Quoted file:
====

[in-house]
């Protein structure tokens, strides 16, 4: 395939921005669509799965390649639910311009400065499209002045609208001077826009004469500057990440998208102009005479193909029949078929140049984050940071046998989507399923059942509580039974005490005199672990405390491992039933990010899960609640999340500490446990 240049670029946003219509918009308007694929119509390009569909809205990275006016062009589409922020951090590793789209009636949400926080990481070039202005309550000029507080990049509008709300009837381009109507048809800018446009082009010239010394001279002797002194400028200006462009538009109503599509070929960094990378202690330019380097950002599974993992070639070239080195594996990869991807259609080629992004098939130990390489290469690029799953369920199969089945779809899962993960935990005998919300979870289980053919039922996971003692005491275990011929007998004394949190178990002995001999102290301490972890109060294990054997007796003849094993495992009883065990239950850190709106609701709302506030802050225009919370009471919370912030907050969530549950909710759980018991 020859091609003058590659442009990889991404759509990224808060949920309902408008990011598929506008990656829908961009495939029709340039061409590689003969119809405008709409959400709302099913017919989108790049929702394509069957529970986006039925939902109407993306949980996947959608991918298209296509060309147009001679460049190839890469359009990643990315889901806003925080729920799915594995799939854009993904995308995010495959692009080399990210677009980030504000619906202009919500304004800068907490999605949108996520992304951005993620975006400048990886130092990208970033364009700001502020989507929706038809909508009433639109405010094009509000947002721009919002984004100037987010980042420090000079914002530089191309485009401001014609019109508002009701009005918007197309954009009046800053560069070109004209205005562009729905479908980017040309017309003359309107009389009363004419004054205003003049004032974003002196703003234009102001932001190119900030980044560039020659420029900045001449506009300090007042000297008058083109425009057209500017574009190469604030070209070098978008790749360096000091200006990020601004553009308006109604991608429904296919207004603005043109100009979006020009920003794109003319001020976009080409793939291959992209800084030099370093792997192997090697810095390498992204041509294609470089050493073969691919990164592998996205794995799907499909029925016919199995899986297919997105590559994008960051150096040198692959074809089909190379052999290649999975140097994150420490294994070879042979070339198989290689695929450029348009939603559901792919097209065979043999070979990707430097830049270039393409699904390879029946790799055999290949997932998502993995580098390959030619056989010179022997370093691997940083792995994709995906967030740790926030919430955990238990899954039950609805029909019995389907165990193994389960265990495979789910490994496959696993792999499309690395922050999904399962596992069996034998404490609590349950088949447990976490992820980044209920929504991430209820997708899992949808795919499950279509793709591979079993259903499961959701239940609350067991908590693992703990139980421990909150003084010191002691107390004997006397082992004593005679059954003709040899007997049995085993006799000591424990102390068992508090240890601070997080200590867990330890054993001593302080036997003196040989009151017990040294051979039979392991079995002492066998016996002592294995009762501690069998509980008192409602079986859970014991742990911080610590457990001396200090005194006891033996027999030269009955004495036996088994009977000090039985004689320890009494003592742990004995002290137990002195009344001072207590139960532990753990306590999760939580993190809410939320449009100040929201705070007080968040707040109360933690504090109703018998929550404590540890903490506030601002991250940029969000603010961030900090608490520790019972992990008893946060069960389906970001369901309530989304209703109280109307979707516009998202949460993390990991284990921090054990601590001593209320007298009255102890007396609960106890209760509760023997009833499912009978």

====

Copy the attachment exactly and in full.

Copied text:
[in-house]
């Protein structure tokens, strides 16, 4: 395939921005669509799965390649639910311009400065499209002045609208001077826009004469500057990440998208102009005479193909029949078929140049984050940071046998989507399923059942509580039974005490005199672990405390491992039933990010899960609640999340500490446990 240049670029946003219509918009308007694929119509390009569909809205990275006016062009589409922020951090590793789209009636949400926080990481070039202005309550000029507080990049509008709300009837381009109507048809800018446009082009010239010394001279002797002194400028200006462009538009109503599509070929960094990378202690330019380097950002599974993992070639070239080195594996990869991807259609080629992004098939130990390489290469690029799953369920199969089945779809899962993960935990005998919300979870289980053919039922996971003692005491275990011929007998004394949190178990002995001999102290301490972890109060294990054997007796003849094993495992009883065990239950850190709106609701709302506030802050225009919370009471919370912030907050969530549950909710759980018991 020859091609003058590659442009990889991404759509990224808060949920309902408008990011598929506008990656829908961009495939029709340039061409590689003969119809405008709409959400709302099913017919989108790049929702394509069957529970986006039925939902109407993306949980996947959608991918298209296509060309147009001679460049190839890469359009990643990315889901806003925080729920799915594995799939854009993904995308995010495959692009080399990210677009980030504000619906202009919500304004800068907490999605949108996520992304951005993620975006400048990886130092990208970033364009700001502020989507929706038809909508009433639109405010094009509000947002721009919002984004100037987010980042420090000079914002530089191309485009401001014609019109508002009701009005918007197309954009009046800053560069070109004209205005562009729905479908980017040309017309003359309107009389009363004419004054205003003049004032974003002196703003234009102001932001190119900030980044560039020659420029900045001449506009300090007042000297008058083109425009057209500017574009190469604030070209070098978008790749360096000091200006990020601004553009308006109604991608429904296919207004603005043109100009979006020009920003794109003319001020976009080409793939291959992209800084030099370093792997192997090697810095390498992204041509294609470089050493073969691919990164592998996205794995799907499909029925016919199995899986297919997105590559994008960051150096040198692959074809089909190379052999290649999975140097994150420490294994070879042979070339198989290689695929450029348009939603559901792919097209065979043999070979990707430097830049270039393409699904390879029946790799055999290949997932998502993995580098390959030619056989010179022997370093691997940083792995994709995906967030740790926030919430955990238990899954039950609805029909019995389907165990193994389960265990495979789910490994496959696993792999499309690395922050999904399962596992069996034998404490609590349950088949447990976490992820980044209920929504991430209820997708899992949808795919499950279509793709591979079993259903499961959701239940609350067991908590693992703990139980421990909150003084010191002691107390004997006397082992004593005679059954003709040899007997049995085993006799000591424990102390068992508090240890601070997080200590867990330890054993001593302080036997003196040989009151017990040294051979039979392991079995002492066998016996002592294995009762501690069998509980008192409602079986859970014991742990911080610590457990001396200090005194006891033996027999030269009955004495036996088994009977000090039985004689320890009494003592742990004995002290137990002195009344001072207590139960532990753990306590999760939580993190809410939320449009100040929201705070007080968040707040109360933690504090109703018998929550404590540890903490506030601002991250940029969000603010961030900090608490520790019972992990008893946060069960389906970001369901309530989304209703109280109307979707516009998202949460993390990991284990921090054990601590001593209320007298009255102890007396609960106890209760509760023997009833499912009978």